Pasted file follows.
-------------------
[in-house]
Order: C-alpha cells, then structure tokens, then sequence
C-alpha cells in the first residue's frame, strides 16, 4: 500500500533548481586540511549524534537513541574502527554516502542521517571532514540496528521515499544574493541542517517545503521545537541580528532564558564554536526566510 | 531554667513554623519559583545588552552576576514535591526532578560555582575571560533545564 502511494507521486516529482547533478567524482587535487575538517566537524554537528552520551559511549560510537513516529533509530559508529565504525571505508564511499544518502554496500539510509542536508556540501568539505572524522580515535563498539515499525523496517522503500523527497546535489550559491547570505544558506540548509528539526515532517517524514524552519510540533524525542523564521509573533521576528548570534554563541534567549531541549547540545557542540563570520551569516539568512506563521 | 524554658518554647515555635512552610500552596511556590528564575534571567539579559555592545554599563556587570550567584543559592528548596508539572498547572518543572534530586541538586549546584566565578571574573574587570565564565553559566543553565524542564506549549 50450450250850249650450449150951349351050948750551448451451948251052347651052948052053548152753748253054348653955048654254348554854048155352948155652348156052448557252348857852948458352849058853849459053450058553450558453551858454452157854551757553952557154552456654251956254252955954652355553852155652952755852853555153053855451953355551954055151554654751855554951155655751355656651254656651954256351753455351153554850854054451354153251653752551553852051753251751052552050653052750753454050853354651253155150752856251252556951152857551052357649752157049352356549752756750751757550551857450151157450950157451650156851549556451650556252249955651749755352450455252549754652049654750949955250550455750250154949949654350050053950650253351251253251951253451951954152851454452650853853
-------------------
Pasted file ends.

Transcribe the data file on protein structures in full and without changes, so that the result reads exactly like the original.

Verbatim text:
[in-house]
Order: C-alpha cells, then structure tokens, then sequence
C-alpha cells in the first residue's frame, strides 16, 4: 500500500533548481586540511549524534537513541574502527554516502542521517571532514540496528521515499544574493541542517517545503521545537541580528532564558564554536526566510 | 531554667513554623519559583545588552552576576514535591526532578560555582575571560533545564 502511494507521486516529482547533478567524482587535487575538517566537524554537528552520551559511549560510537513516529533509530559508529565504525571505508564511499544518502554496500539510509542536508556540501568539505572524522580515535563498539515499525523496517522503500523527497546535489550559491547570505544558506540548509528539526515532517517524514524552519510540533524525542523564521509573533521576528548570534554563541534567549531541549547540545557542540563570520551569516539568512506563521 | 524554658518554647515555635512552610500552596511556590528564575534571567539579559555592545554599563556587570550567584543559592528548596508539572498547572518543572534530586541538586549546584566565578571574573574587570565564565553559566543553565524542564506549549 50450450250850249650450449150951349351050948750551448451451948251052347651052948052053548152753748253054348653955048654254348554854048155352948155652348156052448557252348857852948458352849058853849459053450058553450558453551858454452157854551757553952557154552456654251956254252955954652355553852155652952755852853555153053855451953355551954055151554654751855554951155655751355656651254656651954256351753455351153554850854054451354153251653752551553852051753251751052552050653052750753454050853354651253155150752856251252556951152857551052357649752157049352356549752756750751757550551857450151157450950157451650156851549556451650556252249955651749755352450455252549754652049654750949955250550455750250154949949654350050053950650253351251253251951253451951954152851454452650853853